For as long as humans have existed, we have always had connections with animals. It seems that our fundamental relationship with animals is primarily utilitarian. We hunt deer for meat, we shelter chickens to harvest eggs, and we sheer sheep for wool. The list goes on and on, because we as humans depend profoundly on animals. The domestication of animals has brought substantial changes not only in our relationship with them, but has also influenced species as a whole---so much so that in some cases, domesticated animals have few similarities to their wild ancestors.
Hundreds of years ago, American Indians were hunting wild, free-ranging bison and using all the body parts to keep them alive. However, the majority of bison alive today are experiencing a shift towards domestication. Today, there are approximately 30,000 wild bison living in conservation herds where managers strive to restore the ecological role of bison as a keystone herbivore in grassland ecosystems. At the same time, there are also roughly 500,000 bison living in private and commercial herds that are managed for meat production and other purposes. It is important to realize that human intervention and the domestication of animals can have consequences. With wild bison in conservation herds, intervention is limited, but with domesticated bison, animal husbandry methods have heavily influenced their reproduction and survival. Indeed, much of the differences between wild bison and domesticated bison are because of two different types of selection: artificial and natural.
When humans intervene with the survival and reproduction of animals, artificial selection occurs. This type of selection is applied in private and commercial bison herds, but can also occur with conservation herds. Different measures such as confinement in fenced areas, roundups, selective culling, vaccinations, and supplemental feeding all constitute artificial selection that can affect both conservation and privately managed bison herds. On the other end of the spectrum, natural selection occurs when bison are subject to natural pressures that affect their life histories such as predation, harsh environmental conditions, and competition for mates and food. Natural selection allows bison to adapt and evolve as well as live and die as their wild ancestors may have with very limited to no human intervention.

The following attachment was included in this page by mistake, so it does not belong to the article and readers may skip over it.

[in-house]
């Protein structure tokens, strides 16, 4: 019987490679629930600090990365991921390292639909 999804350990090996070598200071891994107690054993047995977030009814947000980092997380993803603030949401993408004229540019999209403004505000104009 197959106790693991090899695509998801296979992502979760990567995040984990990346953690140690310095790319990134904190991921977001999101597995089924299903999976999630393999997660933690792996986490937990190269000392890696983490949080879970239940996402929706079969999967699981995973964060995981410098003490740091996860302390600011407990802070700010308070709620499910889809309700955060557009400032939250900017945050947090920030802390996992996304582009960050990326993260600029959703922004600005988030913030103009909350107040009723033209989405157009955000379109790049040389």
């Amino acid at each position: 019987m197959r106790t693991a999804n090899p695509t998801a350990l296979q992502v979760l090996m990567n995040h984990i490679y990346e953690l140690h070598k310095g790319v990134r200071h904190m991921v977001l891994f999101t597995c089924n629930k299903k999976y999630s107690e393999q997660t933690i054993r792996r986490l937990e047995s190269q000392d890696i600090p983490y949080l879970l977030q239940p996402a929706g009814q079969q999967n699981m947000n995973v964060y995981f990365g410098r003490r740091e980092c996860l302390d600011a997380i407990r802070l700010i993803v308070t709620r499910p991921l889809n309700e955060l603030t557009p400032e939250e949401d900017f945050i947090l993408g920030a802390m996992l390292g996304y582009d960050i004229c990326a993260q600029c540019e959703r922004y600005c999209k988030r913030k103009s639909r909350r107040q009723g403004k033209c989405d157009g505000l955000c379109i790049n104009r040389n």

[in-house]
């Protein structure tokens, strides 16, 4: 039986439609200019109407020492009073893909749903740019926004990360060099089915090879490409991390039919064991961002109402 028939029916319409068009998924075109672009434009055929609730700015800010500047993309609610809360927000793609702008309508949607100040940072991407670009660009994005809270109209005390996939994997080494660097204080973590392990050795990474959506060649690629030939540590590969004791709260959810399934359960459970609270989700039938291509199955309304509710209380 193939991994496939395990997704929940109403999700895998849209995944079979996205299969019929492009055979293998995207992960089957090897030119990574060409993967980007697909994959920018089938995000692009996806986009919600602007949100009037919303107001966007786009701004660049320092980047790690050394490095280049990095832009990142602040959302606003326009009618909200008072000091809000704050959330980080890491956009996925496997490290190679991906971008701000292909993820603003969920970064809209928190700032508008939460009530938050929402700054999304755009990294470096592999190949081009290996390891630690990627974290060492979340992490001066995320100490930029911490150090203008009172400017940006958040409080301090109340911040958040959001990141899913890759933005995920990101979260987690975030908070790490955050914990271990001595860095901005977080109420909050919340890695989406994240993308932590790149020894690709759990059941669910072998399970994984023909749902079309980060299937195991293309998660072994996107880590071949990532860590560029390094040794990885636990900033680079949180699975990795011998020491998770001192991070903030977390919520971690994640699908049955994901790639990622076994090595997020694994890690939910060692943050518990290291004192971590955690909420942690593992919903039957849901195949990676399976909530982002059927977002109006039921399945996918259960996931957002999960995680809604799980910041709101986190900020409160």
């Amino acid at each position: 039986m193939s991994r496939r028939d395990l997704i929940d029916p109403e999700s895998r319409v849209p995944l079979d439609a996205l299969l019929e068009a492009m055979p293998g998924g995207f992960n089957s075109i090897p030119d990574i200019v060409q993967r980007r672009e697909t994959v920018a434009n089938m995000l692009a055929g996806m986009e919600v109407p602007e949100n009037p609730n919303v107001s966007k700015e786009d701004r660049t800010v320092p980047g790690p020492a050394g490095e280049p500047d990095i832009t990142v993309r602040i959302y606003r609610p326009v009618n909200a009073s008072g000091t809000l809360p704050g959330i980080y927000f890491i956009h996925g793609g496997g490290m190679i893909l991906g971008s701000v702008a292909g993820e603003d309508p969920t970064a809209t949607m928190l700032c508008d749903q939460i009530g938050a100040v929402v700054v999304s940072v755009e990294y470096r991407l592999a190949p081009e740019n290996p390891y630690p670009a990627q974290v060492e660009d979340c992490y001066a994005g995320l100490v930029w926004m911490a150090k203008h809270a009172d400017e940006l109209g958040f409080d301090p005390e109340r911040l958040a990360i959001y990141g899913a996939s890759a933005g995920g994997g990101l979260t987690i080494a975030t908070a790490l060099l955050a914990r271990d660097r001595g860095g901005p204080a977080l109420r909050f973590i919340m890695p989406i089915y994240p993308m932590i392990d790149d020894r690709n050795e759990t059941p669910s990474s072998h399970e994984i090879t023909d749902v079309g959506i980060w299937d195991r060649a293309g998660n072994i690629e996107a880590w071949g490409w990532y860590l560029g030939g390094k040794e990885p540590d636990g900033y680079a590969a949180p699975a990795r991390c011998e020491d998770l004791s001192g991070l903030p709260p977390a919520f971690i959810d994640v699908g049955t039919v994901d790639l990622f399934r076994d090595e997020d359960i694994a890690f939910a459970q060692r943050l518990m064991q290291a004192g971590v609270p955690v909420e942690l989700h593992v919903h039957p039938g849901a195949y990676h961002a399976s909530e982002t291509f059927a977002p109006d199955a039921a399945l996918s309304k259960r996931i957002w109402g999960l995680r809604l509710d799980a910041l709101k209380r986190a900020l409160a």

Natural selection factors influence the genetics that are passed on from generation to generation, and consequently, wild bison experiencing natural selection most likely have retained important adaptive capabilities to combat these selective factors---something that domesticated bison may be slowly losing due to artificial selection. For example, bison possess physiological adaptations that allow them to survive minus 40 degree temperatures without increasing their metabolism! Domestication can affect genetic diversity, physiological processes, and loss of natural behaviors, significantly altering the evolutionary path of bison. In bison herds that are subject to artificial selection, they are gradually losing their wild characteristics and over time are coming to resemble livestock.
Domestication may not only be altering bison genetics, but the growing number of private and commercial herds for meat production may muddle the general public's understanding of and support for bison conservation. It seems that the demand for bison meat and the confusion surrounding the classification of bison as wildlife or livestock challenges and confounds the conservation and restoration efforts of bison. Ultimately, the future of wild bison in conservation herds depends on how herds are managed (artificially or naturally) and the intensity of management. Recovery of wild bison will require human tolerance of these large mammals ranging freely across large landscapes as well as being subject to natural selection pressures with limited human intervention. Bison must be able to live and die as they naturally would---with predators, natural catastrophes, and managed hunts that would provide more natural checks and balances to ultimately help retain the wild and resilient qualities of this remarkable species.